From NPR News in Washington, I’m Nora Raum.
US officials are meeting with Israeli and Palestinian negotiators this weekend, hoping to salvage the just resumed peace talks. One complication is that in 2 hours, a partial moratorium on new Jewish settlement construction in the West Bank will expire. Sheera Frenkel is in the northern part of the West Bank. She says Palestinian president, Mahmoud Abbas, has said that he’d walk away from the talks if there’s no extension, then later told an Arab newspaper he wouldn’t withdraw right away.
Abbas is in a contradiction because of course the Palestinians have taken the line, a very hard line, against the settlements and said that if there’s settlement construction, they don’t want to take part in peace talks. They stated this repeatedly, including on the day that they stood on the White House lawn then launched the direct peace talks with Israelis. They said, you know it’s clear it could be, that if Israel building the settlements comes commercial in six, they would withdraw from peace talks. Now they find themselves under intense pressure both from their American and from their European partners and the European diplomats that is to continue with the peace talks. Sheera Frenkel in the northern part of the West Bank.
The top Republican in the House says he wants Congress to settle whether to extend Bush era tax cuts sooner rather than later. NPR’s Giles Snyder reports.
House Republican leader, John Boehner, says Congress has an opportunity to put the issue to rest this week. “…and to return without dealing with this means that, in their minds, the elections are more important than the jobs for the American people, and it’s just politics as usual.” Boehner was speaking on Fox News Sunday. It’s not clear when the House will take up the issue, but on the Senate side, majority leader Harry Reid has postponed the vote until a lame-duck session scheduled to convene on November 15th. The cuts due to expire at the end of the year are a big issue heading into the November second elections. President Obama wants to let the taxes rise for the wealthiest Americans; Republicans want all the cuts extended. Giles Snyder, NPR News, Washington.
BP’s chief investigator into April’s oil rig explosion acknowledged today his work had limitations. Mark Bly told the National Academy of Engineering Committee his team only looked at the immediate cause of the disaster and did not interview employees from other companies. Memos of the panel noted that BP investigators didn’t examine whether organizational flaws could have contributed, and they concentrated on decisions made on the rig, not by managers on shore.
Bishop Eddie Long addressed his congregation near Atlanta this morning for the first time since four lawsuits were filed claiming he had allured young men into sexual relationships. “I have never, in my life, portrayed myself as a perfect man, but I am not the man that’s being portrayed on the television.” Long did not address the allegations directly, but he promised that he would fight them.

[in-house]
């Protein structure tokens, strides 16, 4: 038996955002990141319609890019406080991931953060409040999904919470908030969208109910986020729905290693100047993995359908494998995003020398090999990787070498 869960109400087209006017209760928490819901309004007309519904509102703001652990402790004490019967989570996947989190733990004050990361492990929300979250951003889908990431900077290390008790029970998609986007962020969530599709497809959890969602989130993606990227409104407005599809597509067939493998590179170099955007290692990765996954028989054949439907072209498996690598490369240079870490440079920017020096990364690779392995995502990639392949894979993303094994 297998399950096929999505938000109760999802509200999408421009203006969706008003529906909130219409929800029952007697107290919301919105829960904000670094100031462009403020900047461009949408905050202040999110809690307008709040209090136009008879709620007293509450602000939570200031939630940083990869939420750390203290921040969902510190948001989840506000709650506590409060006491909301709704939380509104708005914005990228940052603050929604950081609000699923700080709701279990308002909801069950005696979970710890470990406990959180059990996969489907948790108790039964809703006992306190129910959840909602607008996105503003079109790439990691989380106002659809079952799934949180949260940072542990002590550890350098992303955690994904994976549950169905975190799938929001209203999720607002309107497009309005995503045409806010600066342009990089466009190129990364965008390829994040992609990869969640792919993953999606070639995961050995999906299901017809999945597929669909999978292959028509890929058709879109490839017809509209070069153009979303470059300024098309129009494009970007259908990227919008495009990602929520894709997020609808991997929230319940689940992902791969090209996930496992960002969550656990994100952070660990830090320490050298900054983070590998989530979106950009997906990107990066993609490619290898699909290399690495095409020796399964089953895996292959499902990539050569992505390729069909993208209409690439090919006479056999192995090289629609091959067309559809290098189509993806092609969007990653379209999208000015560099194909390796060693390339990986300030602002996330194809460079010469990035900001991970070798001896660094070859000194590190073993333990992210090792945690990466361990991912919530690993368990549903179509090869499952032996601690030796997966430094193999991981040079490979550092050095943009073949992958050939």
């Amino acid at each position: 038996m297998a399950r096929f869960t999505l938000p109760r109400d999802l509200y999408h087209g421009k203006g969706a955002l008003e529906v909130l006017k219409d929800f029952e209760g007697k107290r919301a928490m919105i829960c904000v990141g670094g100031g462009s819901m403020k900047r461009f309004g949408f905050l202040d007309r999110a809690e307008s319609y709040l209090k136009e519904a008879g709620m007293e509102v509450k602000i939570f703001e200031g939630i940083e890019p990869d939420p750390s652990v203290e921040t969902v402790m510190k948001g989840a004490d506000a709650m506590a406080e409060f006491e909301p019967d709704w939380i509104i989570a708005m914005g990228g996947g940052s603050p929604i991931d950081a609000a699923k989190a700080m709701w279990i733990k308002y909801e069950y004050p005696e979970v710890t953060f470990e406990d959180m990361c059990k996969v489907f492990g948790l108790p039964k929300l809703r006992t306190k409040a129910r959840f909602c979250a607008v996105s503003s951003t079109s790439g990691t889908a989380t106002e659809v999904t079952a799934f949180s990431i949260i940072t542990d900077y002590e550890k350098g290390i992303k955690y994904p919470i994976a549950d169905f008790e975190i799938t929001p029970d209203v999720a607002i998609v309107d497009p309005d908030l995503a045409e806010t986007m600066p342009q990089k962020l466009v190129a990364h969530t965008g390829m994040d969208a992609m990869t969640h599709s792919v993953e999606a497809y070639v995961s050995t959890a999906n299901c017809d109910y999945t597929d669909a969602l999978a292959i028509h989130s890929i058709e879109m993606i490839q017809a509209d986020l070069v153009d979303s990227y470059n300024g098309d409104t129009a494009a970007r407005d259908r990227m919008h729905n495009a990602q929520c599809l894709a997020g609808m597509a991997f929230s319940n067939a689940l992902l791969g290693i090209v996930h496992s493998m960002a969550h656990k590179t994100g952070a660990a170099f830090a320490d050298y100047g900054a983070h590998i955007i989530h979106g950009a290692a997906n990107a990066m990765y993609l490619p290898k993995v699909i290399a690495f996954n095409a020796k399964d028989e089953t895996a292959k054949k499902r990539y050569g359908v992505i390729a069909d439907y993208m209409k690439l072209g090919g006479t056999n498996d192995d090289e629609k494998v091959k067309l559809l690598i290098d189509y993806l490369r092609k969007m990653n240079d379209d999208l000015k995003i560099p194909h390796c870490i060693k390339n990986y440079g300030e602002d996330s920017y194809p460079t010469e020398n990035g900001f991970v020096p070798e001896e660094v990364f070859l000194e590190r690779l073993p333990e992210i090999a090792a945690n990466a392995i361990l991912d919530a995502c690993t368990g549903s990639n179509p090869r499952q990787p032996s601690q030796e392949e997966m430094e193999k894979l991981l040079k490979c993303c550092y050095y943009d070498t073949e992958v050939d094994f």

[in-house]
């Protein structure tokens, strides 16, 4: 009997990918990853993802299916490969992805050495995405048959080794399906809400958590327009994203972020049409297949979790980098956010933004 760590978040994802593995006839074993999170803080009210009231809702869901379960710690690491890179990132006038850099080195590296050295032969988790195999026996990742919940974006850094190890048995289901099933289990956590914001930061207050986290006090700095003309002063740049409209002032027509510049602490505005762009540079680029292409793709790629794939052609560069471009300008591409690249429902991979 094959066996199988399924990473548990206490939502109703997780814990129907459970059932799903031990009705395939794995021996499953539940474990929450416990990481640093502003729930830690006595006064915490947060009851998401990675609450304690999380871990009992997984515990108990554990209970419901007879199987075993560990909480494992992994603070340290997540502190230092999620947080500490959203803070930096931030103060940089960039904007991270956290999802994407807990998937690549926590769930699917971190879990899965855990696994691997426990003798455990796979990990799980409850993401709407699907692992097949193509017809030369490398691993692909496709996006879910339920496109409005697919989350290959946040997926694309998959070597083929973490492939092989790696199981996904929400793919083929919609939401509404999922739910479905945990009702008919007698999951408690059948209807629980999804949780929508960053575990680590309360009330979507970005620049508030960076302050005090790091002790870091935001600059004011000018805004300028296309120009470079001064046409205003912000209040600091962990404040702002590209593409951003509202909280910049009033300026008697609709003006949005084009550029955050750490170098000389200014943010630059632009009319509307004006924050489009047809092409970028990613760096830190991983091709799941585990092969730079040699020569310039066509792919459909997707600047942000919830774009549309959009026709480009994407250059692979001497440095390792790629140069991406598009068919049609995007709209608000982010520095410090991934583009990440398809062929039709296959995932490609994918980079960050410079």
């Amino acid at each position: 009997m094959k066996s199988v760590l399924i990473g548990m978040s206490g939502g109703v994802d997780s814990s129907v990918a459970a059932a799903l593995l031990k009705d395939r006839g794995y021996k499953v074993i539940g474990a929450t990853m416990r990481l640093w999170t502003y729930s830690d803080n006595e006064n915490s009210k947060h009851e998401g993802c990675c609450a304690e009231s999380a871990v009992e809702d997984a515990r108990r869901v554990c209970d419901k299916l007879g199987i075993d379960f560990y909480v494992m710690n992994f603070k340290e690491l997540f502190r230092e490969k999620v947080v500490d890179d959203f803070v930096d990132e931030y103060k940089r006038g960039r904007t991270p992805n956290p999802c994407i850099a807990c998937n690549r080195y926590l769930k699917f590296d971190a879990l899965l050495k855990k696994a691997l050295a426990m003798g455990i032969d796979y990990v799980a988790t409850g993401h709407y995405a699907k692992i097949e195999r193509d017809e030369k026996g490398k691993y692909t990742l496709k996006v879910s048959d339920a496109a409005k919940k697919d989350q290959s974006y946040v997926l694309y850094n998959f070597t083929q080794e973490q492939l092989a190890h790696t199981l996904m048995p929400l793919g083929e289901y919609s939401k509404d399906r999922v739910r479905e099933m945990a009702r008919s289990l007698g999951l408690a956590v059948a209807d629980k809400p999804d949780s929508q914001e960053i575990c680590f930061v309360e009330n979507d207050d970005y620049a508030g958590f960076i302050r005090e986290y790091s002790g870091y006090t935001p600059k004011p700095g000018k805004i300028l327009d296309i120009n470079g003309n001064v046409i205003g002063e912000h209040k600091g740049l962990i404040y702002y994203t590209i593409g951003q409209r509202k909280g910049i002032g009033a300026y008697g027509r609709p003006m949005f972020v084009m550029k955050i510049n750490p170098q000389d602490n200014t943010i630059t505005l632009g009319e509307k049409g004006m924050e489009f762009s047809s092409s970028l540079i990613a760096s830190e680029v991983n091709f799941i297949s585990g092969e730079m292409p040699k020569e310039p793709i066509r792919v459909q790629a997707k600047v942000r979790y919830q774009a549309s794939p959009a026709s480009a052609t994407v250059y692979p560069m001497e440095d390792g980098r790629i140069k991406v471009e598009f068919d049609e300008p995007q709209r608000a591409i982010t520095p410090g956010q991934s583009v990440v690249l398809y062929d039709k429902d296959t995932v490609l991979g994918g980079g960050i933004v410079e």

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What’s left of tropical depression Matthew is drenching parts of Central America. Forecasters at the National Hurricane Center in Miami say the storm could trigger flashfloods and mudslides. In Guatemala, officials are worried about people in low-lying areas who’re refusing to go to shelters. They say people are afraid looters will steal their possessions if they leave their homes.
France is considering legalizing so-called “shooting galleries”, medically supervised clinics for drug addicts. Frank Browning reports.
So-called “legalized shooting galleries” exist in a number of countries including Spain, Switzerland and some Nordic nations. Supervised drug injections centers have won wide support across the French political spectrum where it’s regarded. Now there’s a moral issue about a health and public security question. However, French prime minister, François Fillon, has been a vocal opponent of such centers, saying they’re “neither wise nor timely” in France. Drug addiction in France has risen steadily in recent years. Canadian medical specialists in Vancouver have also reported that a similar experiment there was effective in helping addicts break their habits and avoid infection with HIV and other diseases. For NPR News, I’m Frank Browning.
A company called Liquid Comics is coming up of with new comic book in November, featuring a new superhero called “silver scorpion”. He’s a Muslim boy in wheelchair. The storyline is that the boy lost his legs in a landmine accident and then finds that he has the power to control metal with his mind. The idea came from a group of young, disabled Americans and Syrians brought together by a non-profit organization. It’ll be distributed in both English and Arabic.
I’m Nora Raum, NPR News in Washington.